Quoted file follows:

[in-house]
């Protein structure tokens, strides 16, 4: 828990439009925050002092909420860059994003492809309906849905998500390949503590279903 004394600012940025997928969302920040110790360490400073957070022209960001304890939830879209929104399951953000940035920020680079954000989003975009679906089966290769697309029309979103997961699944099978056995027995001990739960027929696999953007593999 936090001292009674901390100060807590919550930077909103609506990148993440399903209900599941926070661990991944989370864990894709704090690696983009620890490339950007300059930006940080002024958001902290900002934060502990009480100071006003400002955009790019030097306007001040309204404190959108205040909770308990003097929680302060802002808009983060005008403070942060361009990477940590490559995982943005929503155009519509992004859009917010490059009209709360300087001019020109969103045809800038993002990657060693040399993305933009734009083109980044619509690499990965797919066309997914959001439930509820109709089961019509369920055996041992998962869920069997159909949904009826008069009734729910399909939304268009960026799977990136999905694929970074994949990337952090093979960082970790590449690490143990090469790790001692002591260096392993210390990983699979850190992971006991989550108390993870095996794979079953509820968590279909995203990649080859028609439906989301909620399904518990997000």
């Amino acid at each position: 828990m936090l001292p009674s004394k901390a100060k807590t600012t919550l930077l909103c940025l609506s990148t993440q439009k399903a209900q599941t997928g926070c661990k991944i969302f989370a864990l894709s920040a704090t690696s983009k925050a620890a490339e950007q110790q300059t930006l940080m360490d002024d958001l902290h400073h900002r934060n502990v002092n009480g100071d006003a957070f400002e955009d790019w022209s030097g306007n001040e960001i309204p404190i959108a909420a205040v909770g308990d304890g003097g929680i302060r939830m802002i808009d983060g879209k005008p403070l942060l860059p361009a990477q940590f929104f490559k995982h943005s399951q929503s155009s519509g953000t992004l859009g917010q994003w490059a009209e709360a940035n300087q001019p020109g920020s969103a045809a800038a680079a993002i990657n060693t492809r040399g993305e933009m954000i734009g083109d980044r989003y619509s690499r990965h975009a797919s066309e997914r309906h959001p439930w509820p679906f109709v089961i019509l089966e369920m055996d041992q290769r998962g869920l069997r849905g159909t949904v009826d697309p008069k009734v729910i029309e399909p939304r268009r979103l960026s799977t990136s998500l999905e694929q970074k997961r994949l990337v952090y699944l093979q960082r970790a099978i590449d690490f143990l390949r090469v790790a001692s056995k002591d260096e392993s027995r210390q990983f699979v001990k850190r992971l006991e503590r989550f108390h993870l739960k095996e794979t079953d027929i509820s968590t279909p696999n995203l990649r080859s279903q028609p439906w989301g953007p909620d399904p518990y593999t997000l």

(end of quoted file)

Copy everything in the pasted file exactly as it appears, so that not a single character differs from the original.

[in-house]
């Protein structure tokens, strides 16, 4: 828990439009925050002092909420860059994003492809309906849905998500390949503590279903 004394600012940025997928969302920040110790360490400073957070022209960001304890939830879209929104399951953000940035920020680079954000989003975009679906089966290769697309029309979103997961699944099978056995027995001990739960027929696999953007593999 936090001292009674901390100060807590919550930077909103609506990148993440399903209900599941926070661990991944989370864990894709704090690696983009620890490339950007300059930006940080002024958001902290900002934060502990009480100071006003400002955009790019030097306007001040309204404190959108205040909770308990003097929680302060802002808009983060005008403070942060361009990477940590490559995982943005929503155009519509992004859009917010490059009209709360300087001019020109969103045809800038993002990657060693040399993305933009734009083109980044619509690499990965797919066309997914959001439930509820109709089961019509369920055996041992998962869920069997159909949904009826008069009734729910399909939304268009960026799977990136999905694929970074994949990337952090093979960082970790590449690490143990090469790790001692002591260096392993210390990983699979850190992971006991989550108390993870095996794979079953509820968590279909995203990649080859028609439906989301909620399904518990997000």
């Amino acid at each position: 828990m936090l001292p009674s004394k901390a100060k807590t600012t919550l930077l909103c940025l609506s990148t993440q439009k399903a209900q599941t997928g926070c661990k991944i969302f989370a864990l894709s920040a704090t690696s983009k925050a620890a490339e950007q110790q300059t930006l940080m360490d002024d958001l902290h400073h900002r934060n502990v002092n009480g100071d006003a957070f400002e955009d790019w022209s030097g306007n001040e960001i309204p404190i959108a909420a205040v909770g308990d304890g003097g929680i302060r939830m802002i808009d983060g879209k005008p403070l942060l860059p361009a990477q940590f929104f490559k995982h943005s399951q929503s155009s519509g953000t992004l859009g917010q994003w490059a009209e709360a940035n300087q001019p020109g920020s969103a045809a800038a680079a993002i990657n060693t492809r040399g993305e933009m954000i734009g083109d980044r989003y619509s690499r990965h975009a797919s066309e997914r309906h959001p439930w509820p679906f109709v089961i019509l089966e369920m055996d041992q290769r998962g869920l069997r849905g159909t949904v009826d697309p008069k009734v729910i029309e399909p939304r268009r979103l960026s799977t990136s998500l999905e694929q970074k997961r994949l990337v952090y699944l093979q960082r970790a099978i590449d690490f143990l390949r090469v790790a001692s056995k002591d260096e392993s027995r210390q990983f699979v001990k850190r992971l006991e503590r989550f108390h993870l739960k095996e794979t079953d027929i509820s968590t279909p696999n995203l990649r080859s279903q028609p439906w989301g953007p909620d399904p518990y593999t997000l």